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Hydrogen and helium atmospheres could keep exoplanets warm enough to be habitable for billions of years, even at huge distances from their stars.

Astrobiologists normally think of the habitable zone as the comfortable region of space relatively close to a star (but not too close). Life needs water — liquid, not ice — and the distant reaches of a star system should be too cold for liquid water to exist. That idea guides where astronomers search for exoplanets and where the Webb telescope and others will search for chemical evidence of life in alien atmospheres. But a new study suggests we should give more distant orbits a second look.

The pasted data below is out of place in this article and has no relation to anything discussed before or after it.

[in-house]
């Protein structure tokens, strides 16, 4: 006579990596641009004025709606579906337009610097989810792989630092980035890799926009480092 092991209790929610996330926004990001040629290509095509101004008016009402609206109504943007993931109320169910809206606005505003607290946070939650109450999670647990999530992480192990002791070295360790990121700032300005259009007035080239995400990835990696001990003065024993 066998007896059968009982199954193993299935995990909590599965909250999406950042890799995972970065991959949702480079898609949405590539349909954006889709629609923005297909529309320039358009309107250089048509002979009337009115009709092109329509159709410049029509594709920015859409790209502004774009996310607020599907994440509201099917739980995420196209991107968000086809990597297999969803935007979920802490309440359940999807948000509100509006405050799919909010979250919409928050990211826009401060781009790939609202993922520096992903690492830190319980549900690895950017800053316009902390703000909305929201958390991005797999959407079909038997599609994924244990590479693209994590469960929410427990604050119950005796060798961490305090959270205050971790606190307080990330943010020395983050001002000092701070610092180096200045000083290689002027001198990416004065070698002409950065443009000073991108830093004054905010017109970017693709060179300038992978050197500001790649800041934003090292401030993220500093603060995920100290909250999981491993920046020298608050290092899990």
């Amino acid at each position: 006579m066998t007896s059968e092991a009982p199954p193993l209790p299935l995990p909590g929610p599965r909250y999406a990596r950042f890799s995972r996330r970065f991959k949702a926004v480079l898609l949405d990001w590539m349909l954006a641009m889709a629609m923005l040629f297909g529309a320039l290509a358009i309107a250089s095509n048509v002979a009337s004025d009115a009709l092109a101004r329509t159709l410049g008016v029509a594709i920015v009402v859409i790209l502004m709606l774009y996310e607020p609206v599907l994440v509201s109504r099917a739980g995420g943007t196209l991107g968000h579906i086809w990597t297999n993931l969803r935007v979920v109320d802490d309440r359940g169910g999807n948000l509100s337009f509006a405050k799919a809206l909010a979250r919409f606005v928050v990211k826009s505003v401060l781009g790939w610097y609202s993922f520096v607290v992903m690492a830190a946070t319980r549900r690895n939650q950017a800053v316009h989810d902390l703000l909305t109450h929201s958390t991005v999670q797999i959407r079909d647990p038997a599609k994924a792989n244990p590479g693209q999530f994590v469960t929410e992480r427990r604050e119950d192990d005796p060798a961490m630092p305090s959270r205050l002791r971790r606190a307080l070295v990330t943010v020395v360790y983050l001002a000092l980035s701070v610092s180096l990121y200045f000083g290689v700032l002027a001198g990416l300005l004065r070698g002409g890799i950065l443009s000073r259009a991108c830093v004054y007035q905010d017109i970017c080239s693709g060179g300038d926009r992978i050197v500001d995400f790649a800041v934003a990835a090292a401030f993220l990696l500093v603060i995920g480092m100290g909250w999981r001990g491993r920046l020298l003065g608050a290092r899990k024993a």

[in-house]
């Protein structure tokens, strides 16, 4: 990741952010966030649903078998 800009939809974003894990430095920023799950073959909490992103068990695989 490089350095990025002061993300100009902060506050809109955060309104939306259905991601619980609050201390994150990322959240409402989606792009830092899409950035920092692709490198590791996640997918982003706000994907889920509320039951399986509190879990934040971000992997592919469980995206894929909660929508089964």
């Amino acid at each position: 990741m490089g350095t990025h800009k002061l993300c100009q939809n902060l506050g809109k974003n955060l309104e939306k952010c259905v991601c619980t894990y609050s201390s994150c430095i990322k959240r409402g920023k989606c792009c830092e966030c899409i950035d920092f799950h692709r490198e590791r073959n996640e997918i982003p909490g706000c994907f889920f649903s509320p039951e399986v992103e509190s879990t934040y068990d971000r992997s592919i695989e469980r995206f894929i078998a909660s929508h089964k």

In a study published Monday in the journal Nature Astronomy, University of Zurich planetary scientist Marit Mol Lous and her colleagues say that an unusual type of exoplanet could keep itself warm — and potentially habitable — for several billion years at roughly the equivalent of Saturn’s distance from the Sun.

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